Open Selection

Red Lines

Corbyn went on the Andrew Marr show and said that Labour would come out of the single market and end freedom of movement of labour because it had destroyed opportunity in the UK. (I haven’t yet seen the interview but I have read a great deal of comment.) I have linked to Darrel Challoner’s essay on Corbyn’s comments on immigration in the comment to this article.

He is not in Government, I will judge him by the way he opposes the one we have.

But Labour’s conference policy is to have red lines on employment, consumer and migrant rights and to oppose a deal that doesn’t meet those lines. We need the single market (and the EU court)  to guarantee those red lines.

If he gets this wrong, he’ll fracture his internal leadership coalition, the old stalinists advising him and he, himself should be very careful. There’s a high price to be paid for getting this wrong.

Red Lines

Student Debt

Over the last few days, the Tories and their media allies have been attacking Corbyn & Labour since they sense he has backtracked on his promise to look at Student debt accrued by historic tuition fees. As momentum post,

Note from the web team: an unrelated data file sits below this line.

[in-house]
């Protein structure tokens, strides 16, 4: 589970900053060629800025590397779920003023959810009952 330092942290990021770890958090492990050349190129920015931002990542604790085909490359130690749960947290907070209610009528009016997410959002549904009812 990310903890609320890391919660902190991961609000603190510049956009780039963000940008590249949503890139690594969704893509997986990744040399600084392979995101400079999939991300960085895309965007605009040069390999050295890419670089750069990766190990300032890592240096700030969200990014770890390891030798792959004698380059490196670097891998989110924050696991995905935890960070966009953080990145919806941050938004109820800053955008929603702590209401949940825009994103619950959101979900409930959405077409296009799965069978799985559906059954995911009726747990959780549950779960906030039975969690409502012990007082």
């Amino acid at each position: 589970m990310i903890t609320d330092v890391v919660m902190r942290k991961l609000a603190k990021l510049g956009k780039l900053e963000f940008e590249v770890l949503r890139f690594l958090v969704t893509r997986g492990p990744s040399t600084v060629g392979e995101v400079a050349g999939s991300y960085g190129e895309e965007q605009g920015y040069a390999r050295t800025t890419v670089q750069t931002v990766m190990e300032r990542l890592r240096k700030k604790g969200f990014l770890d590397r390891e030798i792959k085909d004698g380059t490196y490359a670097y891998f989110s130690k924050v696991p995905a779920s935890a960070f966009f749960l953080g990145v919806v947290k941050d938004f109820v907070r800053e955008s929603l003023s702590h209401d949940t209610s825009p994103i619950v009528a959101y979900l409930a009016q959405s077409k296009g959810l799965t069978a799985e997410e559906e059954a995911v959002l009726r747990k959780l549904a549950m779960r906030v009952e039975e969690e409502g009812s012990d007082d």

Since Corbyn is opposition, his actions can’t be judged but the central truth is that the only hope is with Labour. It surprises me that the Tories consider this to be an attack line worth pursuing, whatever they say they look worse.

Student Debt

Reason

This was published in Oct, last year. A look at the literature on the impact on wages and the public finances of EU migration.

Does immigration harm the job prospects of the UK-born? Brexit and the UK labour market



Two quotes worth highlighting,

Research on the impact of immigration to the UK has detected no negative effects on the average wages of UK-born workers (Dustmann et al, 2005Manacorda et al, 2012).

and

Research also shows that EU immigrants have contributed positively to the UK fiscal budget. This is perhaps not surprising given that on average they are younger and more likely to be in work than the UK-born and therefore tend to pay more in taxes than they receive in benefits.

But you can’t reason people out of positions thy haven’t reasoned themselves into.

Reason